I can assure you that in Britain we are much more likely to say i have toothache than i have a toothache.
Yeah, I'd never say this myself but I've definitely heard Brits say it.
INteresting! In American usage you'd never hear that. Are there any other aches that don't take an article in British usage?
I have stomache ache, I have back ache, I have ear ache. I would always say I have a head ache though.
Thanks! Good to know for when I go to the UK. In US all of those aches take an article.
As a Brit I would use either "a backache" or "backache" equally--perhaps it is a regional thing.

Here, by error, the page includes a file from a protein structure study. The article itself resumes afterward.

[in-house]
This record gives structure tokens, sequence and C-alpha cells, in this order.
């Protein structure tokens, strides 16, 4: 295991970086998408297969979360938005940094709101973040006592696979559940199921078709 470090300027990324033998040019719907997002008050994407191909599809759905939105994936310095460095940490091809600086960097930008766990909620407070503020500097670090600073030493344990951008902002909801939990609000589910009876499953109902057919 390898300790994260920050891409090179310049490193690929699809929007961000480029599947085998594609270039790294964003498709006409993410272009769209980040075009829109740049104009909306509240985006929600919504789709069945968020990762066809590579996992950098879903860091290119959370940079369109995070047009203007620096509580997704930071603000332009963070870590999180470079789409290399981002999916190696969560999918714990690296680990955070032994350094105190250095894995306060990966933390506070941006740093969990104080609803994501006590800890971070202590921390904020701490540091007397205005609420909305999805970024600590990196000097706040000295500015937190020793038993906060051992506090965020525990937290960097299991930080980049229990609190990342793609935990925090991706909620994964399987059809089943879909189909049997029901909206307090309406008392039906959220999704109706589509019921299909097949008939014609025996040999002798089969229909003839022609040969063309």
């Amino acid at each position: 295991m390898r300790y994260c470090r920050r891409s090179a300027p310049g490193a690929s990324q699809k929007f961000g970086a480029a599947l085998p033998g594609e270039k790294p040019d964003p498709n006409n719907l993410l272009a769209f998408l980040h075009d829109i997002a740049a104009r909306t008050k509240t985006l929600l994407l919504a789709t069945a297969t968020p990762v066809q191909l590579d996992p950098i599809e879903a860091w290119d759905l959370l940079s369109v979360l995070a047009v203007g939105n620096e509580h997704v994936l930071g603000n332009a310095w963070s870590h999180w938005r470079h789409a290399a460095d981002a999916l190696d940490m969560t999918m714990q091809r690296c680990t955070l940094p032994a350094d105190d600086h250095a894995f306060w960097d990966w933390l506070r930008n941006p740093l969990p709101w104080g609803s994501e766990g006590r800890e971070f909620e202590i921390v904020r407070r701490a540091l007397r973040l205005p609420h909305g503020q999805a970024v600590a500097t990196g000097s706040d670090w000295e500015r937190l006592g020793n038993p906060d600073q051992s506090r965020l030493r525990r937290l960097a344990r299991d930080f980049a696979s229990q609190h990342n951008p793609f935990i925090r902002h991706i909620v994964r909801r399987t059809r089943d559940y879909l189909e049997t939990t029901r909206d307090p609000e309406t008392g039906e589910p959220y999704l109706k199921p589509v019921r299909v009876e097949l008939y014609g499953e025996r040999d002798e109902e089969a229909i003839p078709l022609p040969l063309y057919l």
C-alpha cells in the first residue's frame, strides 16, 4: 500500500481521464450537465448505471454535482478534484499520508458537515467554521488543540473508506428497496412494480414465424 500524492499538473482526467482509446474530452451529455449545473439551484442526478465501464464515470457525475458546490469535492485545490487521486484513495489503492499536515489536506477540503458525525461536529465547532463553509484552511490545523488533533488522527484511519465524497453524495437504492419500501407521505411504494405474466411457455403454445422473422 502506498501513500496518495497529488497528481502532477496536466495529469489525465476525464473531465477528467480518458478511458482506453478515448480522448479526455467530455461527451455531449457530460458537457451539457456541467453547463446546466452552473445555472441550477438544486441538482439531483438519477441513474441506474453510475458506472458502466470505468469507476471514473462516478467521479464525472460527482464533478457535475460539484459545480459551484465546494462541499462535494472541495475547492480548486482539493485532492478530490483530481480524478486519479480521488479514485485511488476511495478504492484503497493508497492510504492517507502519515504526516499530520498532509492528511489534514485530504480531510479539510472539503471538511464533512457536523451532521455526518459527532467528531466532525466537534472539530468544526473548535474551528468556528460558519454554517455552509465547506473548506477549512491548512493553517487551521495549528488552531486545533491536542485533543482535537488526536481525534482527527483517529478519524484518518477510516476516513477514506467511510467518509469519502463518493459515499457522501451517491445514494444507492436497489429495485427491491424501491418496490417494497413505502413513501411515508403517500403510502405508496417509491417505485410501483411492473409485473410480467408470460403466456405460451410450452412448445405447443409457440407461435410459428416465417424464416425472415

Why is 'My teeth hurt" not an acceptable answer?
That is dişlerim ağrıyor.
Why doesn't it accept I have toothache? - a set phrase in English. Similarly 'I have backache/earache etc. but I have a headache.
No, "I have toothache" is perfectly acceptable!
Hmmm...even the Oxford dictionary (which is the British English standard) says that "I have a toothache" is the correct form.
That's correct v common usage
Is "My tooth hurts" acceptable? Depending on context, this a perfectly normal thing to say in English.
I've got toothache.
I've got headache.
I've got stomache ache.
I've got a headache.
Sorry not I've got headache,
I've got A headache!